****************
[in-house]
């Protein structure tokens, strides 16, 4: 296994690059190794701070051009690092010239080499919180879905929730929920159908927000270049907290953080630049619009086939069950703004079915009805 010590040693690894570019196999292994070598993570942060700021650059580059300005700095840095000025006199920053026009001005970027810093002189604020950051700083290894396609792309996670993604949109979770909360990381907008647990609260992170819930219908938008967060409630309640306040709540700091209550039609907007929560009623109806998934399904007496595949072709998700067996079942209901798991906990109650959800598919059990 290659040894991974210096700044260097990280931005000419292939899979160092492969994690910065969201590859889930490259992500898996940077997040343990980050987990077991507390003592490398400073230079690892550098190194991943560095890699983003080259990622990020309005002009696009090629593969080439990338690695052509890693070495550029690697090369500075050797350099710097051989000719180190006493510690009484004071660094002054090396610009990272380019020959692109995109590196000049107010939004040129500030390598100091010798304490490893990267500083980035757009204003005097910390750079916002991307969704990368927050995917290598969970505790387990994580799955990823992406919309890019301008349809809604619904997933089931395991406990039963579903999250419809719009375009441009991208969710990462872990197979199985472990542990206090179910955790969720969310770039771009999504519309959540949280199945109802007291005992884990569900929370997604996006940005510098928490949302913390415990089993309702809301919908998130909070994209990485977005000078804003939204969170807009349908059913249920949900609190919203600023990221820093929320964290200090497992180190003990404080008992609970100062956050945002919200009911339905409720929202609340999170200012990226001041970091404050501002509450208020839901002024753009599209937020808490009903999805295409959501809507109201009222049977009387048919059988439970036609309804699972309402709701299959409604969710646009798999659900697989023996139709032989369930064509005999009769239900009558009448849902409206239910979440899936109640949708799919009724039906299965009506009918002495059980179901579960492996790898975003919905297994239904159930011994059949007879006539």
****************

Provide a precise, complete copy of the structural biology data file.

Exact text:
[in-house]
């Protein structure tokens, strides 16, 4: 296994690059190794701070051009690092010239080499919180879905929730929920159908927000270049907290953080630049619009086939069950703004079915009805 010590040693690894570019196999292994070598993570942060700021650059580059300005700095840095000025006199920053026009001005970027810093002189604020950051700083290894396609792309996670993604949109979770909360990381907008647990609260992170819930219908938008967060409630309640306040709540700091209550039609907007929560009623109806998934399904007496595949072709998700067996079942209901798991906990109650959800598919059990 290659040894991974210096700044260097990280931005000419292939899979160092492969994690910065969201590859889930490259992500898996940077997040343990980050987990077991507390003592490398400073230079690892550098190194991943560095890699983003080259990622990020309005002009696009090629593969080439990338690695052509890693070495550029690697090369500075050797350099710097051989000719180190006493510690009484004071660094002054090396610009990272380019020959692109995109590196000049107010939004040129500030390598100091010798304490490893990267500083980035757009204003005097910390750079916002991307969704990368927050995917290598969970505790387990994580799955990823992406919309890019301008349809809604619904997933089931395991406990039963579903999250419809719009375009441009991208969710990462872990197979199985472990542990206090179910955790969720969310770039771009999504519309959540949280199945109802007291005992884990569900929370997604996006940005510098928490949302913390415990089993309702809301919908998130909070994209990485977005000078804003939204969170807009349908059913249920949900609190919203600023990221820093929320964290200090497992180190003990404080008992609970100062956050945002919200009911339905409720929202609340999170200012990226001041970091404050501002509450208020839901002024753009599209937020808490009903999805295409959501809507109201009222049977009387048919059988439970036609309804699972309402709701299959409604969710646009798999659900697989023996139709032989369930064509005999009769239900009558009448849902409206239910979440899936109640949708799919009724039906299965009506009918002495059980179901579960492996790898975003919905297994239904159930011994059949007879006539």